Day 7: ups and downs

On a travel like this, you have to focus on so many small details that sometimes you don’t pay attention to obvious things. An example? As soon as I got out of the minshuku, this morning, I took a picture with my camera and the battery died. Great. Well done.

It was naive of me to think that Pentax had somehow equipped my K-50 with a infinite motion turbine that recharges itself indefinitely.

In any case, the rice mixed with raw egg that I had for breakfast gave me the energy to climb the first mountain in about 1 hour. The temple #19 was the reward and I took a small break before coming down to cross a river (top picture) and then go up again to reach temple #20.

Through that “window” you could see, very tiny, the 19th temple.

I met again a few people I encountered a few days ago, including the Japanese lady with whom I had walked on my way to temple #7.

Furthermore, I even had the chance to walk with a western pilgrim: a Belgian lady who is also for the first time in Japan. The kilometers felt shorter, and it helped me reach the temple #22 in a timely fashion.

The main hall (#22), where the divinity that gives the name to each temple is worshipped.

With all this going up and down, I didn’t get the chance of buying something to eat. I had to scrape the leftovers of whatever I could find in my bag. It was barely anything, just a few nuts and candies. As a matter of fact, I was starving when I arrived at the minshuku.

Of course, this was the first time that dinner was served a few minutes later than 6.00 PM.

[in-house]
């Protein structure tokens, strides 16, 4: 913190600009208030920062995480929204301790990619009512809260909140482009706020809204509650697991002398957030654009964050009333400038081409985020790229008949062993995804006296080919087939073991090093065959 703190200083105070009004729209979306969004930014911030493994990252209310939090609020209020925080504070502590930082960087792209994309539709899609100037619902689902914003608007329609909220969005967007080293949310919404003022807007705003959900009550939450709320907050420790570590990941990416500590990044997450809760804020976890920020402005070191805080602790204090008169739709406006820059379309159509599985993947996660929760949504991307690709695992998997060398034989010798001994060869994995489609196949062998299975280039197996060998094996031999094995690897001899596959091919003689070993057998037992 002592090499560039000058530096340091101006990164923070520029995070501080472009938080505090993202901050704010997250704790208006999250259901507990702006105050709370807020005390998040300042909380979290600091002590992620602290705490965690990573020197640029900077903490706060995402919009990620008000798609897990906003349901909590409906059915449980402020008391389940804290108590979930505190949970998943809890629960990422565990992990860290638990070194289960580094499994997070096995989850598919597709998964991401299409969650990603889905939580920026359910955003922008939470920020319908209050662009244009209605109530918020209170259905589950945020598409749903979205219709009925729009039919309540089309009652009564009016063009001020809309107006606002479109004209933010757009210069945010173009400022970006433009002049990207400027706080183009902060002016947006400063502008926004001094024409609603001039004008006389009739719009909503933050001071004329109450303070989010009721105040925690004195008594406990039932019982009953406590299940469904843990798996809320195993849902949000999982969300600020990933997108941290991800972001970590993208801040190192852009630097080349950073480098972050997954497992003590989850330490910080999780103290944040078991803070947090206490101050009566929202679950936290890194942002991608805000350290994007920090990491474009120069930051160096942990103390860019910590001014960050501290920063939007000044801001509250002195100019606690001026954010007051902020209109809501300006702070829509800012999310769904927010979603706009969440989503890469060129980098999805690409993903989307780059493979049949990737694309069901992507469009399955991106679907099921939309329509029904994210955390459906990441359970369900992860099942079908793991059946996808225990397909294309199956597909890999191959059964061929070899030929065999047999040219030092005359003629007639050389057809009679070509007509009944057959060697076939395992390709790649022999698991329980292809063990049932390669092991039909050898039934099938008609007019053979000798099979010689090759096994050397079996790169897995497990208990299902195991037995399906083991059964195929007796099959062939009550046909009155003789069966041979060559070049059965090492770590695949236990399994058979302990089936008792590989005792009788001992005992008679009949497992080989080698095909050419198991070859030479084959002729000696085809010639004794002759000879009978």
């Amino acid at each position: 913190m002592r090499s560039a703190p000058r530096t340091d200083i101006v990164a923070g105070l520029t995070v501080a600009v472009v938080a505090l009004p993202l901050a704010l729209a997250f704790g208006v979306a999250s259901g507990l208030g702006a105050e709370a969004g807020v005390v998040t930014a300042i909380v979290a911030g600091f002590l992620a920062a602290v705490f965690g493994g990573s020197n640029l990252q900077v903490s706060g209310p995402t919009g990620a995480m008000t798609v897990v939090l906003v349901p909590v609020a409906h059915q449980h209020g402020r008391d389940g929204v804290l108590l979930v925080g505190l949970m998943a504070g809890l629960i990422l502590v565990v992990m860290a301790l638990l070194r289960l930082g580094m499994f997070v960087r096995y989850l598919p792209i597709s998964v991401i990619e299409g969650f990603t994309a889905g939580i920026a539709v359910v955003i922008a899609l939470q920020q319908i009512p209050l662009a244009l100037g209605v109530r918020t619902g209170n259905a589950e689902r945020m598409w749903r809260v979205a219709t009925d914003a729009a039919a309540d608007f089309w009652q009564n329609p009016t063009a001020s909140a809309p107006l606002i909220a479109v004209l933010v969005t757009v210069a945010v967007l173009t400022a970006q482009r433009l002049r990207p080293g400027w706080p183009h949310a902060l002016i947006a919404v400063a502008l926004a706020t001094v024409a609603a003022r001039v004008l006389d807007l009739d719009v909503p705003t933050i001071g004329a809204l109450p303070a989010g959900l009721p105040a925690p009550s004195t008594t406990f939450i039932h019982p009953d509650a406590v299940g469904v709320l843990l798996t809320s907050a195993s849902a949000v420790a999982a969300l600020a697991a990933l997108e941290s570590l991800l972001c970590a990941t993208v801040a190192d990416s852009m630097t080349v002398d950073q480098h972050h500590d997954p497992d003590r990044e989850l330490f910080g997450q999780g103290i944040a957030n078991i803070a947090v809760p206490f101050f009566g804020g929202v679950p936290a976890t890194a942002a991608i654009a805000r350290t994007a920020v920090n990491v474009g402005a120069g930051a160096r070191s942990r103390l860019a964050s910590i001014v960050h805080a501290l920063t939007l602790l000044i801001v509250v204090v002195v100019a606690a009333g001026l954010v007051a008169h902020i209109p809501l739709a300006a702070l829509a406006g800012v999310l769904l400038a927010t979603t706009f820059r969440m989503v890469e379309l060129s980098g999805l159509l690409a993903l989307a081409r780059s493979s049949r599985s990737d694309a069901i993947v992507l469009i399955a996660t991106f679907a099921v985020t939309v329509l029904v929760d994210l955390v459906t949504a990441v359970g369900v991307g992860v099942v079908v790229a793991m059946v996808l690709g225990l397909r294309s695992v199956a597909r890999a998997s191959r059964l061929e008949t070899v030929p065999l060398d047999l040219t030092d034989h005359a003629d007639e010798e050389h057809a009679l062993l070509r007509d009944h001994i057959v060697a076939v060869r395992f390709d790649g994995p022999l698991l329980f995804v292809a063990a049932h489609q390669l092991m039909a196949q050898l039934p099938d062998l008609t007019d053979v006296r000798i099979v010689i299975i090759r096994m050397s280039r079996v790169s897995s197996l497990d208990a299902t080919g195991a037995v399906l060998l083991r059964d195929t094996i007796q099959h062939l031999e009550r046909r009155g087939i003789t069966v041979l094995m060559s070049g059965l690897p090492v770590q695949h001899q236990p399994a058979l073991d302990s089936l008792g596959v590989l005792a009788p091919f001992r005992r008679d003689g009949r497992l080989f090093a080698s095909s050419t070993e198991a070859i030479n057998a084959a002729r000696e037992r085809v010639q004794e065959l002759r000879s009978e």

My face when I was at the table, hungry, and waiting for dinner to be served.

When it actually arrived, dinner was amazing. There was an entire grilled fish together with lots of sashimi and the usual “other good stuff”. I felt like in heaven for a few minutes.

Tomorrow is a big question mark. The next temple is only 20-ish Km away, but between that and the next lodging possibilty there are 15 Km of ugly highway. I will need to sleep on it and take a decision before leaving.

My spirits are high now. The walk seems doable and my feet are holding it together. They do hurt but, if it stays like that, I will be able to endure the pain every day without too much drama.

Mosquitos, on the other hand, are eating my legs and arms. I’m fighting back and killed a handful of them, but they keep coming at me.

Shikoku is savouring my blood and my sweat. As long as I keep getting sashimi in return, I am not going to complain.